Well said, Silouan. I'm still amazed that after decades of knowing the intimate relationship between active combat and PTSD (I mean, for goodness sake, they formed the theory of PTSD by talking to Vietnam Vets!) that medium-term routine counseling isn't practically demanded by the military at debriefing.
The tough part is that with all these multiple deployments everyone in the system is spun very tight. That is why I've just dove in to help, they need the support from all of us to successfully combat the issue. My therapy, is giving back.
Thanks for everyone's supportive words.
The problem with PTSD is extremly bad for Guard soldiers in particular. They often return without jobs (despite the fact that it is illegal to fire them, they can be "laid off" instead) or, if they have jobs they only have about 2 weeks paid leave upon return unless they have savings/leave accrued. As well, they force the returning soldiers to stay on base just miles from family for up to a month doing out processing stateside. Most active duty guys are released on leave, then return back to work as a full time soldier and outprocess as a daily work shift until it is done.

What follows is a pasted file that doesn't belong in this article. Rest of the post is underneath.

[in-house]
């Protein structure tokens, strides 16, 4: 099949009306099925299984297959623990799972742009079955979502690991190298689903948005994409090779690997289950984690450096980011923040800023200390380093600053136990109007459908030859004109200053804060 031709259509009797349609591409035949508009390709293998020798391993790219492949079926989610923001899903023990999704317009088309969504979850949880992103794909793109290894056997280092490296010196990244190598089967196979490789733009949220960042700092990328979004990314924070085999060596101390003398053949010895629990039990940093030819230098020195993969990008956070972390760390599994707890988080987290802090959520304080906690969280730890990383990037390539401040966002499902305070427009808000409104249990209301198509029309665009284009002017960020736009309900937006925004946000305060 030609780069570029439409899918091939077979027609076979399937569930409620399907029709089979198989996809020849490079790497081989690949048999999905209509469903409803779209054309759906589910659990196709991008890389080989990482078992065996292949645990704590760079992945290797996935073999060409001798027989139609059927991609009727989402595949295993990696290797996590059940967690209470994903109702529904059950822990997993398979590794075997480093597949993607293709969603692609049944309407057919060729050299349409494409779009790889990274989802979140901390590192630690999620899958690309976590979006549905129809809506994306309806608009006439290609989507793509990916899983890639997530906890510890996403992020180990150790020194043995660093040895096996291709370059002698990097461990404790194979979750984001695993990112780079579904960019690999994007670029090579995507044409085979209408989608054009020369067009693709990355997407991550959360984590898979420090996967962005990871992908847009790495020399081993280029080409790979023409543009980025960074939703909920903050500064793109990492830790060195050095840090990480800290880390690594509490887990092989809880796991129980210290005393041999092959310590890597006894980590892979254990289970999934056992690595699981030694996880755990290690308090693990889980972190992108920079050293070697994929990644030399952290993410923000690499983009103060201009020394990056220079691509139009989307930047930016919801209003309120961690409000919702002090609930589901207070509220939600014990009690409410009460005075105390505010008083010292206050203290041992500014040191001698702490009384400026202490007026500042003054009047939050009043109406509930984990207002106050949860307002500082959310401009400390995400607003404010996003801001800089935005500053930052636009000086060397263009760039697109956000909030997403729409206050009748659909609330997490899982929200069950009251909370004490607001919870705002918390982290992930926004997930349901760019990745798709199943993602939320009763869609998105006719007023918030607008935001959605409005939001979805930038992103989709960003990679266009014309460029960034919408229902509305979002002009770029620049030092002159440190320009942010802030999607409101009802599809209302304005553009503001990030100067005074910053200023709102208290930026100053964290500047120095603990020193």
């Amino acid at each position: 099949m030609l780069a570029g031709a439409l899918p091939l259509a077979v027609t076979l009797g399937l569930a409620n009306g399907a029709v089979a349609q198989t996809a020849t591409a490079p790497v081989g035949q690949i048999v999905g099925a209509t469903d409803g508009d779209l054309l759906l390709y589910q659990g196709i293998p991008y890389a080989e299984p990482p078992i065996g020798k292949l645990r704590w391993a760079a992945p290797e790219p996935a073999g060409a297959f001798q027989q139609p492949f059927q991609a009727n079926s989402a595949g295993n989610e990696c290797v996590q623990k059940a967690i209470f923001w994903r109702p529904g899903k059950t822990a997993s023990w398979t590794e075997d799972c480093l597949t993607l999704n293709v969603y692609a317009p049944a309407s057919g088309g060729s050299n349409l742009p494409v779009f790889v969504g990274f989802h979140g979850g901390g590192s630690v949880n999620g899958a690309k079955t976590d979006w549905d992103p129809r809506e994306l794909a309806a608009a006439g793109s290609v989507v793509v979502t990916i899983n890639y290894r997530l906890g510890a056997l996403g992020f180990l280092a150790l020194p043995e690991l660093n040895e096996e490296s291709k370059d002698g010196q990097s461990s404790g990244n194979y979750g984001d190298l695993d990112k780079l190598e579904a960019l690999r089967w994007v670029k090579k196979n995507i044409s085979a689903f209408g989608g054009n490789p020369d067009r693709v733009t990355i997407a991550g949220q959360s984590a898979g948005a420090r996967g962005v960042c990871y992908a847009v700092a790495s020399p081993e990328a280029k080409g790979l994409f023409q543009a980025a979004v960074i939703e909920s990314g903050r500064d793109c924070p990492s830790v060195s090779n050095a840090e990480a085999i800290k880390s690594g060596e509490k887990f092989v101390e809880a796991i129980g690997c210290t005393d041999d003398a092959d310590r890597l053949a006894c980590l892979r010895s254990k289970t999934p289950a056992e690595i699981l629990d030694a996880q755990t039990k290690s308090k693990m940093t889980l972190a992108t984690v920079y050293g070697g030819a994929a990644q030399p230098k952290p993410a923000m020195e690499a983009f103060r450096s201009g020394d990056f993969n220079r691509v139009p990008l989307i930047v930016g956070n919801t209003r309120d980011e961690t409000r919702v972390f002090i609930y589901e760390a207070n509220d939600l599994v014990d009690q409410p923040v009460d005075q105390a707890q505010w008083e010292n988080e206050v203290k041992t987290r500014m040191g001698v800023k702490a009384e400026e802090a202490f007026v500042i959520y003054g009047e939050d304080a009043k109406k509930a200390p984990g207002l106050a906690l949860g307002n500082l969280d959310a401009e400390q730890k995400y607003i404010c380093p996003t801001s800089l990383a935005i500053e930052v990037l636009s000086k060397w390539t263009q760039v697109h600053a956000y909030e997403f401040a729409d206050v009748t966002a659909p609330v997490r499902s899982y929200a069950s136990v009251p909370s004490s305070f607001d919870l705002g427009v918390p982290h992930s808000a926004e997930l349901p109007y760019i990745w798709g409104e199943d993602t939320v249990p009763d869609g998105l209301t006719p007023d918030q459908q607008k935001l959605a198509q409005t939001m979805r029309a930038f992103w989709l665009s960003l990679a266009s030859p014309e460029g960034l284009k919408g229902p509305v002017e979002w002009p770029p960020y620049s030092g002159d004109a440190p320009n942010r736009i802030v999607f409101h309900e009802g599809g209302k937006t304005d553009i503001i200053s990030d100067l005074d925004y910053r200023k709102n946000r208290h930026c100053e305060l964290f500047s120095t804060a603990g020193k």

I can't say how happy I am that I am a vet's spouse, and not a military spouse. The guard is rarely given much (if any in some cases) equipment, but expected to do the same job. And they are deployed LONGER then the active duty component because they piecemeal orders together that way they are only "active duty" for the required year or less and could be "training" or "pre-mobilizing" for up to 9 months (or longer if you include multiple 2 week trainings a month, 5 day drills and the like). My husband was on orders July 2008 on, but in order to avoid paying us housing allowance, medical insurance and separation pay they would make sure the orders were for 30 days at a time. So he would be gone months at a time with stacks of orders. He was "deployed" 1-09 to 11-09 but he was GONE 7-08 to 11-09. Then he had to attend drills for months after his return without being paid stop loss. In the active branch you are paid stop loss for each month you are still active duty. So if you worked ONE DAY you would receive the $500 for stop loss. But being required to go to a 3 day drill (and miss work) apparently doesn't count. My husband is missing out on GI Bill money because of the way they did the orders before he left. A break of even one day between orders makes the time on the orders not useable on your DD214. You receive you GI bill benefits based on the amount of active duty service you can claim on you DD214. If you are active duty (read-full time) military every moment is credited, not the case for guard soldiers.